dc.titleDiscriminating attention-deficit hyperactivity disordered, learning disabled, and typical school aged children: Evaluating an assessment battery for learning clinics and schoolsen_US
dc.creatorDenny, Gary Richarden_US
dc.contributor.authorDenny, Gary Richarden_US
dc.date.issued1996en_US
dc.publisherThe University of Arizona.en_US
dc.rightsCopyright © is held by the author. Digital access to this material is made possible by the University Libraries, University of Arizona. Further transmission, reproduction or presentation (such as public display or performance) of protected items is prohibited except with permission of the author.en_US
dc.description.abstractThe performance of children with Attention-Deficit Hyperactivity Disorder (ADHD) or Learning Disability (LD) were compared to "typical" children using the Attention-Deficit Hyperactivity Disorder Experimental Assessment Battery (AEAB). The AEAB is a battery of assessment instruments that have been used individually and in various combinations in research to either (1) measure attention or other ADHD characteristics in research participants or (2) discriminate LD characteristics from the characteristics of typical participants. The present study examined whether these assessment instruments differentiated ADHD and LD from typical children. The two hypotheses that were addressed were (1) the combined scores on the Child Behavior Checklist - Attention Problems Scale, the Stroop Color - Word Test, the Hand Movements Test, and the Audiovisual Checking Task will discriminate ADHD from typical participants and (2) the combined scores on the Minnesota Percepto-Diagnostic Test - Revised and the Trail Making Test will discriminate LD from typical participants. The instruments used to measure attention characteristics were the Child Behavior Checklist - Attention Problems Scale (Achenbach & Edelbrock, 1983), the Stroop Color - Word Test (Golden, 1978), The Hand Movements Test from the Kaufman Assessment Battery for Children (Kaufman & Kaufman, 1983) and the Audiovisual Checking Task (Margolis, 1973). Two instruments were used to measure and discriminate LD characteristics. They were the Minnesota Percepto-Diagnostic Test - Revised (Fuller, 1983) and the Trail Making Test from the Halstead - Reitan Neuropsychological Test Battery (Reitan & Wolfson, 1985). A Kruskal - Wallis Analysis of Variance by Ranks (Hays, 1973) was calculated for the groups. The results showed that the groups were significantly different for the analyzed combined scores. These findings were discussed in regard to the research literature in this area.en_US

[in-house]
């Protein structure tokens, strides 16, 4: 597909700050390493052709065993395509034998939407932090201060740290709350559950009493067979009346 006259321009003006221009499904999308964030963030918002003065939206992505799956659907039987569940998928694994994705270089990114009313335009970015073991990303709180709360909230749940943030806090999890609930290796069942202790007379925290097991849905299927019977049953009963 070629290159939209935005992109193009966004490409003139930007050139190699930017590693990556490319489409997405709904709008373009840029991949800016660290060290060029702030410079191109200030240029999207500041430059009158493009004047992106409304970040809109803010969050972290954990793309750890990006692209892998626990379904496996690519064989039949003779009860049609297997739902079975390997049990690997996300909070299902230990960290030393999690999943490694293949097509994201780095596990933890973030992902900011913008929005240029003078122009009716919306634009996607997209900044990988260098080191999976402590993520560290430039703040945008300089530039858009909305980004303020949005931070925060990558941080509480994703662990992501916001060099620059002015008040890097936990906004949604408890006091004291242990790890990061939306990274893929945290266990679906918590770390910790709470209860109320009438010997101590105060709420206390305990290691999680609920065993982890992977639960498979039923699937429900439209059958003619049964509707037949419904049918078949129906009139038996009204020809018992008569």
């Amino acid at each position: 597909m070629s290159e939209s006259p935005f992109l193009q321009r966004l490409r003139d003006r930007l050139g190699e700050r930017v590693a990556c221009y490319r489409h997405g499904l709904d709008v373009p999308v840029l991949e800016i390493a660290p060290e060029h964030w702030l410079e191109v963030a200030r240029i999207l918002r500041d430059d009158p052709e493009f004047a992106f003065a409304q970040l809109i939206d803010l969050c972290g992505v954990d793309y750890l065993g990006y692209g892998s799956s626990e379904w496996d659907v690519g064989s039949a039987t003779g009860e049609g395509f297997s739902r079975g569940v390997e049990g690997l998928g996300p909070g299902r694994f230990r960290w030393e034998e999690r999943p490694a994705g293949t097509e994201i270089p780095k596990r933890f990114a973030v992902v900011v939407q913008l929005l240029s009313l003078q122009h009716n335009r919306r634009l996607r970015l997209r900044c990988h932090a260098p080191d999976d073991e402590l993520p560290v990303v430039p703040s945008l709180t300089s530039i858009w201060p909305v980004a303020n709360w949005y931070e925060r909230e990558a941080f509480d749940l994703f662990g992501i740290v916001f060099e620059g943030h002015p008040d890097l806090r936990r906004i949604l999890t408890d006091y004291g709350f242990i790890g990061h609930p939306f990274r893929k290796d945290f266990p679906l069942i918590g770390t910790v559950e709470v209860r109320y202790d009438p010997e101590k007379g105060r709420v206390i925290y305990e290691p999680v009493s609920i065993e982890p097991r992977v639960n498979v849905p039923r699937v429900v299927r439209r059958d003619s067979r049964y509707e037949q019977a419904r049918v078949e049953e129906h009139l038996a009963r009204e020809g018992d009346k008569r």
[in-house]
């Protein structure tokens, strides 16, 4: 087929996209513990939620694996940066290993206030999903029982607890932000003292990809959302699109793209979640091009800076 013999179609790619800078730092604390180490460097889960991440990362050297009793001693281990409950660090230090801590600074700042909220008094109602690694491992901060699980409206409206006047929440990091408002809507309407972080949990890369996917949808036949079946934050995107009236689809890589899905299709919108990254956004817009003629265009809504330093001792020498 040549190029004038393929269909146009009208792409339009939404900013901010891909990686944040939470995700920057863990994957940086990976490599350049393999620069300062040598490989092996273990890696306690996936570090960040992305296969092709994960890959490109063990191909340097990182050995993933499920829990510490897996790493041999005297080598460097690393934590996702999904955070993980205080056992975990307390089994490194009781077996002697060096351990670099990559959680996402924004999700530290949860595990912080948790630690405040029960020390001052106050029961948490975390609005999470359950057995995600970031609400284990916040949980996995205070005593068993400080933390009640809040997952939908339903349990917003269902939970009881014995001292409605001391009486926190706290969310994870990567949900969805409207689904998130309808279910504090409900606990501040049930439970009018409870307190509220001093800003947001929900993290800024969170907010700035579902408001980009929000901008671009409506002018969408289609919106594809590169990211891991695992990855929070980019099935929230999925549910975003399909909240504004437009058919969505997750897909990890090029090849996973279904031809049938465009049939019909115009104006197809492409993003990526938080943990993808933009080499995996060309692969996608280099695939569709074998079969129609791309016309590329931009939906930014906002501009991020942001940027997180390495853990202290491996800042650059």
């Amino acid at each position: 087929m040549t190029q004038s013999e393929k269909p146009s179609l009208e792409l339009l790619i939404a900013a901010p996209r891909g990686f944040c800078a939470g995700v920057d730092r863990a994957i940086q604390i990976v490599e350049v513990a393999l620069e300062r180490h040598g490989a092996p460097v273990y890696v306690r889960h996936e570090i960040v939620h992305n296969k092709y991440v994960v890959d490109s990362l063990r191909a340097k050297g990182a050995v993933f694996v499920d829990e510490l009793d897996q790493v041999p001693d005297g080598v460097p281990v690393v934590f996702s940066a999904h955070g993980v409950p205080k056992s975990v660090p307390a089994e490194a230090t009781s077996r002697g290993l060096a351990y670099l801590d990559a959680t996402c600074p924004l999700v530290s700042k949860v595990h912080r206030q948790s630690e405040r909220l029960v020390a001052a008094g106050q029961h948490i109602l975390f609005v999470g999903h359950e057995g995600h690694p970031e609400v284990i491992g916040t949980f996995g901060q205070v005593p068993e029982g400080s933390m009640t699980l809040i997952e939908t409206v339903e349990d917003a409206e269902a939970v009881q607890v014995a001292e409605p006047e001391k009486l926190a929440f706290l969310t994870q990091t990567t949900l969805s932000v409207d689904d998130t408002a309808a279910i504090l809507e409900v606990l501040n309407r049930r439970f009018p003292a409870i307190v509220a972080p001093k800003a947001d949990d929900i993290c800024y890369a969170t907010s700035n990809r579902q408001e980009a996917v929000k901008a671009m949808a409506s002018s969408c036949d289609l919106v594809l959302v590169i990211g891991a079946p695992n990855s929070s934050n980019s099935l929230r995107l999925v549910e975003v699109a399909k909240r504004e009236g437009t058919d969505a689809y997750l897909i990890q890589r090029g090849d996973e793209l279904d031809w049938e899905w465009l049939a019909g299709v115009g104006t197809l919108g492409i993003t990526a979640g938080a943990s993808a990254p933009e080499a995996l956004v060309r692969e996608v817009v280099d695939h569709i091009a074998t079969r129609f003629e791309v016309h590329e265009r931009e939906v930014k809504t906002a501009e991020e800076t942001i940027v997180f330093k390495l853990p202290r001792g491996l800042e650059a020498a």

dc.typetexten_US
dc.typeDissertation-Reproduction (electronic)en_US
dc.subjectEducation, Tests and Measurements.en_US
dc.subjectEducation, Educational Psychology.en_US
dc.subjectEducation, Special.en_US
thesis.degree.namePh.D.en_US
thesis.degree.leveldoctoralen_US
thesis.degree.disciplineGraduate Collegeen_US
thesis.degree.disciplineEducational Psychologyen_US
thesis.degree.grantorUniversity of Arizonaen_US
dc.contributor.advisorMorris, Richard J.en_US
dc.identifier.proquest9720689en_US
dc.identifier.bibrecord.b34601521en_US